Profiling Stepmothers

Published by Wednesday Martin

An image of stepmothers I've been particularly focused on dispelling these last weeks as I speak to the media: empowered, evil excluders and victimizers. As any woman with stepchildren knows, and as the research so clearly spells out, our perceptions of who stepmothers are could not be further from the reality. The studies and anecdotal reports from mental health professionals who work with stepmothers actually paint a picture that will startle many: stepmothers are by and large the most powerless and vulnerable members of the stepfamily system.

Experts including Jamie Kelem Keshet have found that when a woman marries or partners with a man with children — particularly if she has no children or "mini-family" of her own — she must struggle to find her place, and often feels like an Outsider or interloper. Her partner and his children may not be much help here. He may feel too guilty to show his kids just how important stepmom is to him, and the kids, as Dr. Mavis Hetherington has observed, are often perfectly happy for stepmom to remain on the periphery of conversations and activities, fearful that she will replace them in their father's affections and the family hierarchy somehow if they let her "in."

Too often, a stepmother is subjected to stepchildren's hostility and rejecting behavior — something that is normal, but frequently goes unchecked for far too long (due again to dad's guilt and fear). If she adheres to mainsteam stepparenting advice ("Leave the disciplining to him; you be the fun friend, etc,"), the woman with younger stepchildren finds herself in a position of having no say about parenting practices in her own home. She may also find that both her husband and her husband's ex give her "responsibility without authority" — expecting her to pack a stepchild's lunch just the way he likes it, for example, but telling her she's crossing a line if she tells the child to turn the TV off.

The stepmother with older or even adult stepchildren is not necessarily exempted from this problem of lack of authority in her own home. Many women told me they had endured snippy remarks and barely veiled hostility from their adult stepchildren, often for decades, because their husbands' attitude was, "I want us to have a nice time when we're together, so don't make a big deal about it. Just let it go."

This disempowerment in her own home can have dramatic effects. A number of researchers have found that stepmothers are vulnerable to physical threats and abuse in their households: several women I interviewed told me older stepchildren getting physical with them by shoving or pushing them during an altercation. The recent murder of Kenzie Houk, allegedly by her 9-year-old stepson, underscores the fact that, in the tinderbox of stepfamily tensions, stepmothers can easily become victims, sometimes in dramatic and tragic ways.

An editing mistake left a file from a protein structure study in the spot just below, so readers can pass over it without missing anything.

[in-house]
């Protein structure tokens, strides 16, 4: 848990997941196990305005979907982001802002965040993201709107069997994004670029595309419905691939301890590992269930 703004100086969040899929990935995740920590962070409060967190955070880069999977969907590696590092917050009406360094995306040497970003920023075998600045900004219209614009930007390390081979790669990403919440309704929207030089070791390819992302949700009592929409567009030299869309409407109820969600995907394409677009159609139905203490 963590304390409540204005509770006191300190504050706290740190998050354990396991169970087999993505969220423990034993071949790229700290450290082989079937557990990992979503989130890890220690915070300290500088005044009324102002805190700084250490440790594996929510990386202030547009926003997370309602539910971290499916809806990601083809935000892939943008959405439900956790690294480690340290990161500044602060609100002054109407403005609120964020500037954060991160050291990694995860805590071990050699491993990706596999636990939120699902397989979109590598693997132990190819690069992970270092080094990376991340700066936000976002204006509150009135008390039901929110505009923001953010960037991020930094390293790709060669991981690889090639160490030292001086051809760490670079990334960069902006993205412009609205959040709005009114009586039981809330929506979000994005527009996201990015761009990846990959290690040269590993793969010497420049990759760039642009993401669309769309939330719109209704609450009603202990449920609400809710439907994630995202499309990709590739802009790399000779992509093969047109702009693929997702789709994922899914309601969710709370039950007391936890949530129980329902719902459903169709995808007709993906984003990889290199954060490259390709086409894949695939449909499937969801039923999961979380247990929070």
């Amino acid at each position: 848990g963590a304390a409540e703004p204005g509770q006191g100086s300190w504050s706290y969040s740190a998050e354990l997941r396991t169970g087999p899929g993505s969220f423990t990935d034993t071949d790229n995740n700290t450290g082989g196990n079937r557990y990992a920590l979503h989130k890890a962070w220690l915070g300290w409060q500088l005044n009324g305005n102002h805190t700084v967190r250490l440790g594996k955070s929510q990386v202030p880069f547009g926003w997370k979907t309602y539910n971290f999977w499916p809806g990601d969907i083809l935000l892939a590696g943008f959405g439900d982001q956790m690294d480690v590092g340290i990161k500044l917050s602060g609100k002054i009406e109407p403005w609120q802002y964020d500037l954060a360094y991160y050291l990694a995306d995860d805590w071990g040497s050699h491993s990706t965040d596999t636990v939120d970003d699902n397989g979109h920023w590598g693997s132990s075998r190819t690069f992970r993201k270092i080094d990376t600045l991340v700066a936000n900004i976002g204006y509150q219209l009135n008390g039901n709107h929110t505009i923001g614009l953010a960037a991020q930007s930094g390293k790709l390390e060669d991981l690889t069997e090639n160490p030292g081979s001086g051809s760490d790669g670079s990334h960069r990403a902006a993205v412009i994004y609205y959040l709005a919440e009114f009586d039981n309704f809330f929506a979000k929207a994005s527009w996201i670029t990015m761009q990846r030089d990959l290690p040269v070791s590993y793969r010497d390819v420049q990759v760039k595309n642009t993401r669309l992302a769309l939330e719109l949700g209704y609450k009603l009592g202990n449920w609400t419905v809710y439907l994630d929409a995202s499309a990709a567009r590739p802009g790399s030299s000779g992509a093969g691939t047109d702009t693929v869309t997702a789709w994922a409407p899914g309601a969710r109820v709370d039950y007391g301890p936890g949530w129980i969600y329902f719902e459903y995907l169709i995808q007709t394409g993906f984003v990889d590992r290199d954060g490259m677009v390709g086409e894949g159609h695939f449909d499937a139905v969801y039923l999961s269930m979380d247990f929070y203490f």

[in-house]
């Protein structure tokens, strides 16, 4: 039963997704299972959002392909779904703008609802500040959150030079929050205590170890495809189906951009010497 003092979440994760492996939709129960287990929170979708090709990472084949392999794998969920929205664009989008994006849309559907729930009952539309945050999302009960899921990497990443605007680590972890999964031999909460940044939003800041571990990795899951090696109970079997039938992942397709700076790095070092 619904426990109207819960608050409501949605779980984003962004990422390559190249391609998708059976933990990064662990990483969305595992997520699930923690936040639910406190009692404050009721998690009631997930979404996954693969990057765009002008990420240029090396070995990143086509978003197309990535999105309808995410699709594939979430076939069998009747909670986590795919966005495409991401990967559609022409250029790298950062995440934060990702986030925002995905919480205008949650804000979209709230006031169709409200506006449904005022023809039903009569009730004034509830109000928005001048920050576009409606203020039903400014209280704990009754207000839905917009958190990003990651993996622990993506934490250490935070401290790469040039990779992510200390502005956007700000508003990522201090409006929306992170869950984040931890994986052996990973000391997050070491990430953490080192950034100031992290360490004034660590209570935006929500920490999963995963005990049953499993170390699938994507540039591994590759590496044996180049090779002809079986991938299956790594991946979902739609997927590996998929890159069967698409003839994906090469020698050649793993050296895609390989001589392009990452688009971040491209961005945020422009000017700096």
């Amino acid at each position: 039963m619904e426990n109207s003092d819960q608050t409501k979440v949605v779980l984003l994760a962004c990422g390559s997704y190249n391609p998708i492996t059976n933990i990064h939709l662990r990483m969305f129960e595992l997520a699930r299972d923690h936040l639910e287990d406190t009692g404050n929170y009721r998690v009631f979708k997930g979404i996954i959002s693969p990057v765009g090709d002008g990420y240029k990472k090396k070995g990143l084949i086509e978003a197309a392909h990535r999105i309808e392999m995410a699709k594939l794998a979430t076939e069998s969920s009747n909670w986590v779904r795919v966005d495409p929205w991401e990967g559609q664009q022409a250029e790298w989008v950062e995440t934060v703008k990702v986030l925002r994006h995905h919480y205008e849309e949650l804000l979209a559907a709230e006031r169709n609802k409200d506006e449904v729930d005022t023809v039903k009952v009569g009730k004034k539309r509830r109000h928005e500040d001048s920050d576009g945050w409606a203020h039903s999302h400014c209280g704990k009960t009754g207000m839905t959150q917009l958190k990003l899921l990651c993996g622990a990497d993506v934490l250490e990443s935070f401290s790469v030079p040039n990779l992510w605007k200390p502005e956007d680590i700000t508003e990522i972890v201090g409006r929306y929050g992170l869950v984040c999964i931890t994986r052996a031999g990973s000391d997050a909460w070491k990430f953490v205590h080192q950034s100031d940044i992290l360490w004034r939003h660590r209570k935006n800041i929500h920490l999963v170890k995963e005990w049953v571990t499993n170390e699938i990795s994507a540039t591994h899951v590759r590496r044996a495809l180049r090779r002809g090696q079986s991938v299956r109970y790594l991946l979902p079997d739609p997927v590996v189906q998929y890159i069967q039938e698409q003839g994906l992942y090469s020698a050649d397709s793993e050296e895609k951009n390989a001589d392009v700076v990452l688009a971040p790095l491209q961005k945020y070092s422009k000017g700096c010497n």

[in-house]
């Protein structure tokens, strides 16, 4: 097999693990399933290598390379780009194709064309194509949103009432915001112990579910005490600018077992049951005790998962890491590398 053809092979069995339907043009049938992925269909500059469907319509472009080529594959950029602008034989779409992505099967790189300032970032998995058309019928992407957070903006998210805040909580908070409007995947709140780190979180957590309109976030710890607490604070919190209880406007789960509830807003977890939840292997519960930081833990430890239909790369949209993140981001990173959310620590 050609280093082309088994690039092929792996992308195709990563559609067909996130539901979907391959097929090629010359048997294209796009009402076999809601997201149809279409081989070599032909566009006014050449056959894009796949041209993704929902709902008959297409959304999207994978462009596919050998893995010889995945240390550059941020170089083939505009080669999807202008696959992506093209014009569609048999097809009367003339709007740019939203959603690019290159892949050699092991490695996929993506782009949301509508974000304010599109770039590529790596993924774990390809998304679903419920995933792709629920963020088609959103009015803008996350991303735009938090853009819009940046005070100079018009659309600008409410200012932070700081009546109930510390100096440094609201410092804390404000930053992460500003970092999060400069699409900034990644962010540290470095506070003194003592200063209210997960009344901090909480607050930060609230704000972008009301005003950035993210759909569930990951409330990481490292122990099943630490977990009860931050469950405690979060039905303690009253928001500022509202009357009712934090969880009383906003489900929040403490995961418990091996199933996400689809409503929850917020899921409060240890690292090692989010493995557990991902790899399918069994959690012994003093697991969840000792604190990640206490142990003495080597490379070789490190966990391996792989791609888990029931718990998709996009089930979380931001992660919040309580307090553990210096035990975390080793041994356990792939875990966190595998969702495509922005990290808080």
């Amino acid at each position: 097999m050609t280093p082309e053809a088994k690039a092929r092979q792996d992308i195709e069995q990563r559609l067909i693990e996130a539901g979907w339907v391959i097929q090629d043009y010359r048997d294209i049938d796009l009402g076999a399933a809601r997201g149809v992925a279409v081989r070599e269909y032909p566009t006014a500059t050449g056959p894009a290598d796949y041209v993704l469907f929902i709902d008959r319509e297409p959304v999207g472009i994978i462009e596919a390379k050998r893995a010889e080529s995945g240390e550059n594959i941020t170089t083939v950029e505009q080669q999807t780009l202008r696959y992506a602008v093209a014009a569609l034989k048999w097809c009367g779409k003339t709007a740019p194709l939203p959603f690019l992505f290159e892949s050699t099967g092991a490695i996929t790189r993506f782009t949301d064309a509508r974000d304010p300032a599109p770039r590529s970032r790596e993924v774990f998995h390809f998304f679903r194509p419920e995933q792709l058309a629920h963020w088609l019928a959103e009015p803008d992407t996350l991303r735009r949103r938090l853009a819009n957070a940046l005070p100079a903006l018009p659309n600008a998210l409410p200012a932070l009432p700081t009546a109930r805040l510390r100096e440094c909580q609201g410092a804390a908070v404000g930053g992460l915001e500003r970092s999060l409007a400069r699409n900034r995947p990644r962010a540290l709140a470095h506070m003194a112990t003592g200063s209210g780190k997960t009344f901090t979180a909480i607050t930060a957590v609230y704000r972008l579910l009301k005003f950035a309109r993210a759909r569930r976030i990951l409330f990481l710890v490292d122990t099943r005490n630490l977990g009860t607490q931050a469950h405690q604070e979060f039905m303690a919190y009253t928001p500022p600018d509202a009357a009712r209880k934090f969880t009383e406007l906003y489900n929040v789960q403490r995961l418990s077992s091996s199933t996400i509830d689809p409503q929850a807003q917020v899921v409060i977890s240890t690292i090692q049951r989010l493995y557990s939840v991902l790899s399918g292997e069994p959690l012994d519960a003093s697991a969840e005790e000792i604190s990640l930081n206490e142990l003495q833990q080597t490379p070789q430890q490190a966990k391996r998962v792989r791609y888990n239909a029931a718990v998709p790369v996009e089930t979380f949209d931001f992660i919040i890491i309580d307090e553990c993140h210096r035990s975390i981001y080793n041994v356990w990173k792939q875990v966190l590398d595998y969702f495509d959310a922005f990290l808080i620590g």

Other than feeling like and being outsiders, having responsibility without authority, having little say over parenting practices or the rules of civility in her own home, and being emotionally and physically vulnerable, women with stepchildren have other profound vulnerabilities. Canadian researchers have found that, owing to their conviction that they must "blend" the family, and owing also to their fear of being perceived as wicked, stepmothers tend to take on the role of family counsellor and marital therapist, and to bend over backwards to be "perfect." The result is feelings of exhaustion and burnout. And such feelings, combined with the hostile environment she often finds herself in when the kids are around, prime her for anxiety and clinical depression (ample research shows that stepmothers suffer from markedly higher levels of depression than mothers).

Stepmothers might also find themselves in a disadvantageous financial position. The woman with stepchildren may be asked to sign a pre-nuptial agreement that essentially waives some of her economic rights as a wife under the law, or to contribute to child support and other payments. She may feel that saying no, or being assertive about matters of estate planning and inheritance will be viewed as "wicked," further undermining her ability to protect her own financial interests. Many women told me they felt pressured to contribute to a stepchild's school tuition, wedding, or travels in a way that was uncomfortable to them given the unreciprocal nature of the relationship over the years. Simply put, these women felt economically exploited by their husbands, their husband's exes, and their stepchildren.

And when it comes to wanting children of her own, the childless stepmother may find her husband or partner less than enthused, in spite of what was said earlier in the partnership. Finally, any complaints about her situation are likely to be met with suspicion and a lack of compassion, even by friends, who might say, "What did you expect when you married a guys with kids?" or "Why can't you just be nice?" The ignorance, judgment, and bias of others adds another layer of stress to the lives of stepmothers.

With Stepmother's Day coming up on May 17, I'm sure we're all hoping that we can begin to close the gap between the world's perceptions of us, and who we really are.